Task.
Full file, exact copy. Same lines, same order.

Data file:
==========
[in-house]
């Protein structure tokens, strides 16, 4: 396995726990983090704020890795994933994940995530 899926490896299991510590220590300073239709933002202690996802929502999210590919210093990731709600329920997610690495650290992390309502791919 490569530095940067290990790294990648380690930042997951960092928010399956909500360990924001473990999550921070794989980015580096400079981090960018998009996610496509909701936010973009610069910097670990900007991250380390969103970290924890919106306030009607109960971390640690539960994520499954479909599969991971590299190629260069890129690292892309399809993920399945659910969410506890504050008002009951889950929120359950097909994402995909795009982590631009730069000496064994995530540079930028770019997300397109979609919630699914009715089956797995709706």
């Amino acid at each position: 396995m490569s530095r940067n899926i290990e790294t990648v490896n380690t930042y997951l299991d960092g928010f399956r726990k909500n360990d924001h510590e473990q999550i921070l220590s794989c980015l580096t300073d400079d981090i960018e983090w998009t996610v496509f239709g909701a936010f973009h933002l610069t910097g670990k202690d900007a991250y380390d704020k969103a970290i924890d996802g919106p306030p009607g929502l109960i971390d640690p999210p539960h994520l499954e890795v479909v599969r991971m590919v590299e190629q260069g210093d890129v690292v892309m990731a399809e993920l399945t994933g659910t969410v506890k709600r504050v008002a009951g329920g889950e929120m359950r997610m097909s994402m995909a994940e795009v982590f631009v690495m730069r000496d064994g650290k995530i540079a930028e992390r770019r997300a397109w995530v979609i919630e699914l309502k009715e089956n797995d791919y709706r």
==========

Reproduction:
[in-house]
């Protein structure tokens, strides 16, 4: 396995726990983090704020890795994933994940995530 899926490896299991510590220590300073239709933002202690996802929502999210590919210093990731709600329920997610690495650290992390309502791919 490569530095940067290990790294990648380690930042997951960092928010399956909500360990924001473990999550921070794989980015580096400079981090960018998009996610496509909701936010973009610069910097670990900007991250380390969103970290924890919106306030009607109960971390640690539960994520499954479909599969991971590299190629260069890129690292892309399809993920399945659910969410506890504050008002009951889950929120359950097909994402995909795009982590631009730069000496064994995530540079930028770019997300397109979609919630699914009715089956797995709706």
């Amino acid at each position: 396995m490569s530095r940067n899926i290990e790294t990648v490896n380690t930042y997951l299991d960092g928010f399956r726990k909500n360990d924001h510590e473990q999550i921070l220590s794989c980015l580096t300073d400079d981090i960018e983090w998009t996610v496509f239709g909701a936010f973009h933002l610069t910097g670990k202690d900007a991250y380390d704020k969103a970290i924890d996802g919106p306030p009607g929502l109960i971390d640690p999210p539960h994520l499954e890795v479909v599969r991971m590919v590299e190629q260069g210093d890129v690292v892309m990731a399809e993920l399945t994933g659910t969410v506890k709600r504050v008002a009951g329920g889950e929120m359950r997610m097909s994402m995909a994940e795009v982590f631009v690495m730069r000496d064994g650290k995530i540079a930028e992390r770019r997300a397109w995530v979609i919630e699914l309502k009715e089956n797995d791919y709706r």